The Physician's Office

Dreaming of Customer Service

I’m entering a clinical research study soon, which I can talk more about later, but it brings several customer service issues to the forefront for me because I have to get some baseline testing to start. 

I’m talking fundamental customer service issues that offices of various types *should* efficiently address, but seem to be out of reach for many offices. Everything I need to know to prepare for a visit should be on your website.

These are just a few suggestions:

  1. Your location information - address and directions. Include driving and whatever the prevailing public transit is. Include bus lines that drop near your office. 
  2. Your phone number should be visible, but you should put your local can-actually-reach-a-human phone number as well as an after-hours or non-urgent number. Do patients need to call a separate line for RX services or nurses? Put that on there, too, especially if patients can leave after-hours voicemails. 
  3. Your hours. When are you open? Do you take walk-ins? If so, is that for all your hours or only for some? 
  4. Any forms someone might need to fill out. This information can help patients prepare in advance of their appointment and makes the office visits run more smoothly. 
  5. Preparation requests. Do patients need to do something or, more importantly, NOT do something before they see you? Post that information. For example, my immunologist is an allergist. They ask that patients not take their usual allergy medicines and not wear cologne/perfume on their visits. All openly displayed on their website as a reminder to their patients. 
  6. Insurance information. Do you take (or, more significantly, not accept) specific popular plans in your area? Are there some companies for which you only allow some plans? Putting that on your site and directing patients to that information can help avoid some of the feelings of gotcha when a provider turns out to be out of network.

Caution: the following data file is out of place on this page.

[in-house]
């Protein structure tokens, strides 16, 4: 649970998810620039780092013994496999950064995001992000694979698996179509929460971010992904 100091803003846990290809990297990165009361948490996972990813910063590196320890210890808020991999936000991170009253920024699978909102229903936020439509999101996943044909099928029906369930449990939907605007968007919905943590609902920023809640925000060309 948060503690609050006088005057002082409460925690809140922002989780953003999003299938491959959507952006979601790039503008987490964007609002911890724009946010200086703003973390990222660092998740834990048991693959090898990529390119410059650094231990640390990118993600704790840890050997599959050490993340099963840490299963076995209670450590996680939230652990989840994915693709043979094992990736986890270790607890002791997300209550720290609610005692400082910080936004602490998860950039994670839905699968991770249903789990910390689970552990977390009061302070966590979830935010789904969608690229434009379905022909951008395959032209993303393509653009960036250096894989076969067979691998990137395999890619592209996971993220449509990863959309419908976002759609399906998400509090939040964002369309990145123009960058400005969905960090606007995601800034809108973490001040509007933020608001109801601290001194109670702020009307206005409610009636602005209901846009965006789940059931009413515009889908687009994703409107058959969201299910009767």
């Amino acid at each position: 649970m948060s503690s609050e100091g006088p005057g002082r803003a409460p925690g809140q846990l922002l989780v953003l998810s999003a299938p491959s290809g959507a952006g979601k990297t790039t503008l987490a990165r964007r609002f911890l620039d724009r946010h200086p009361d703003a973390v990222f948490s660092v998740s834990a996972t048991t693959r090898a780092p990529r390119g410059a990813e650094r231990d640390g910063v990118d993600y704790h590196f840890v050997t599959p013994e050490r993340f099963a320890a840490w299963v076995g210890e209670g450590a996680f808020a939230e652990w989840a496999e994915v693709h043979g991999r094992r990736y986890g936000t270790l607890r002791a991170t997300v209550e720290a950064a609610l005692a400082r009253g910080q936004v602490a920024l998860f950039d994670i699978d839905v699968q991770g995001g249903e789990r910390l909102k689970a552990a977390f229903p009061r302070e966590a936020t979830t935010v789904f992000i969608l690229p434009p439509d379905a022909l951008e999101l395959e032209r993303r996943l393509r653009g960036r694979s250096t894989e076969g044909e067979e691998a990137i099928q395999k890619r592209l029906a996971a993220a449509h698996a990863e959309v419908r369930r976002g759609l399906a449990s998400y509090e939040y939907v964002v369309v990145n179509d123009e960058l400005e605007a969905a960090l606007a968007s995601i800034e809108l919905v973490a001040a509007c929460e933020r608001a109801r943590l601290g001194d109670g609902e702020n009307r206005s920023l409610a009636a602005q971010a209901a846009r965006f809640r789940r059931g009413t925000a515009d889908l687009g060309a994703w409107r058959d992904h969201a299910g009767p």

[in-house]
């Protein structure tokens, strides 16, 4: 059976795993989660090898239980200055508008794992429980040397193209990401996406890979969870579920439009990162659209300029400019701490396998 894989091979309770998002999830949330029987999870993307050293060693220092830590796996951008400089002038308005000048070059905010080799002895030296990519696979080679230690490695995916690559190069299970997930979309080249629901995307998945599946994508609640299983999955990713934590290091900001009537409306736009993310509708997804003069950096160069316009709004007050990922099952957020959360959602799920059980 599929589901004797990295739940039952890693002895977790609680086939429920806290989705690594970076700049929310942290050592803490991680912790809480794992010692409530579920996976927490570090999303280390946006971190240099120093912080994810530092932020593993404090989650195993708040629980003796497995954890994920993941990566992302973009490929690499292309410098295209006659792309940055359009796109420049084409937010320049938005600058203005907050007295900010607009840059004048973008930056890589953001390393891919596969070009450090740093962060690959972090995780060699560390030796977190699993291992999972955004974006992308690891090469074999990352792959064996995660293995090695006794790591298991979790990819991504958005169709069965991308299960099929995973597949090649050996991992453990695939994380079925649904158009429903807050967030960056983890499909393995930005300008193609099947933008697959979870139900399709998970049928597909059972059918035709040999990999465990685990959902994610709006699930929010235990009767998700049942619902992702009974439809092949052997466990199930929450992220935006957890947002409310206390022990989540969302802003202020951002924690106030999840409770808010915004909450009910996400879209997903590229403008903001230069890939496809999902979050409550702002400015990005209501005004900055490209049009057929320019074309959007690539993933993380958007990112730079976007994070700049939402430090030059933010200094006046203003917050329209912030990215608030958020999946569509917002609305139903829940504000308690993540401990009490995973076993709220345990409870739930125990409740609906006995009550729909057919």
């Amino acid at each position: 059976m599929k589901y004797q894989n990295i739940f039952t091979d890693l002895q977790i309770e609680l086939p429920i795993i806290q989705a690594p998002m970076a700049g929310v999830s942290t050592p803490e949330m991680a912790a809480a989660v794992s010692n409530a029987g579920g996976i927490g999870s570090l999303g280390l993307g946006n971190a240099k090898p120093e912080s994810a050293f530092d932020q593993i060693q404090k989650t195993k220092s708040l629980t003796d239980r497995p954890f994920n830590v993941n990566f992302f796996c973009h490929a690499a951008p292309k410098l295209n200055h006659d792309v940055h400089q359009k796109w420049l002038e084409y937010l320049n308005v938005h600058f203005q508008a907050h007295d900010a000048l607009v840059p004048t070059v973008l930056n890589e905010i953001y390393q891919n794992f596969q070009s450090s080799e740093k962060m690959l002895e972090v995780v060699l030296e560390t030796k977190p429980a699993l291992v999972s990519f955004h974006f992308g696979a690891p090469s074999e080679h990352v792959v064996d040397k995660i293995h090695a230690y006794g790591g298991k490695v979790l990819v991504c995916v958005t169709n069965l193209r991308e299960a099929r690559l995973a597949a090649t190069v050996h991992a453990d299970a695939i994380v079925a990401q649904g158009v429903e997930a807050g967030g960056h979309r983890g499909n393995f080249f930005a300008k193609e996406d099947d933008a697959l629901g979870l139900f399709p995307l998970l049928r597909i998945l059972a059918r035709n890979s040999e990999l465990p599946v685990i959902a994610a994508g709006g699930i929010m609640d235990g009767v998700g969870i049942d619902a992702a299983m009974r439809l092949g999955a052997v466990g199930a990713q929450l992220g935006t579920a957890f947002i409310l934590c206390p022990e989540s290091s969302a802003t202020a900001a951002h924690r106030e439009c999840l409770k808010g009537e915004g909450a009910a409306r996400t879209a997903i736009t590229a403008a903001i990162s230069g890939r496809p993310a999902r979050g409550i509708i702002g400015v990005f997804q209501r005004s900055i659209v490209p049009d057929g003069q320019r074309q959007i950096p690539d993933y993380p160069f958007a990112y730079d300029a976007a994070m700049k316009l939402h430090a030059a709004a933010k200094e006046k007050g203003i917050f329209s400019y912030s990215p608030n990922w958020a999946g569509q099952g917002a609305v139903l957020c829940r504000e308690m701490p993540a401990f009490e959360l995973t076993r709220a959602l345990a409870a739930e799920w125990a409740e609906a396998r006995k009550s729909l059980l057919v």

7. List each member of the practice’s particular strengths and interests. Does one of your doctors love evaluating patients for food allergies? Is one an expert in a rare disease? Do you feel your practice is NOT equipped to treat certain types of patients? That should all be on your website. A patient doesn’t necessarily want to waste their time coming in to see you when they should be seeing a colleague or, even, another practice entirely.

What I wish was available: 

  1. Online appointment scheduling. I know this can lead to complications, but it makes life SO MUCH EASIER for patients. It allows them to book appointments at all hours, when they think about needing the appointment, instead of wasting everyone’s time on hold for long periods of time. 
  2. Online prescription requests. Can a patient email you an RX request through a secure portal on your website? Doesn’t this seem more efficient than having to transcribe 100 voicemails? 
  3. Wait time estimates. Has the doctor gotten bogged down with an emergency case? Let patients know when they sign in that it may be a long wait today. Give them the option to re-book, see another clinician, or wait it out, easing some of the congestion problems at crowded offices. 

In a common mantra for process improvement, we can’t improve what we don’t measure. Some of my suggestions are meant to create measurable and, therefore, actionable areas for improvement. Wouldn’t we all like to have a health care system that respects everyone’s needs, focuses on quality care, and is run efficiently? If we can create metrics around what that looks like from each perspective, we can get a little closer to achieving it.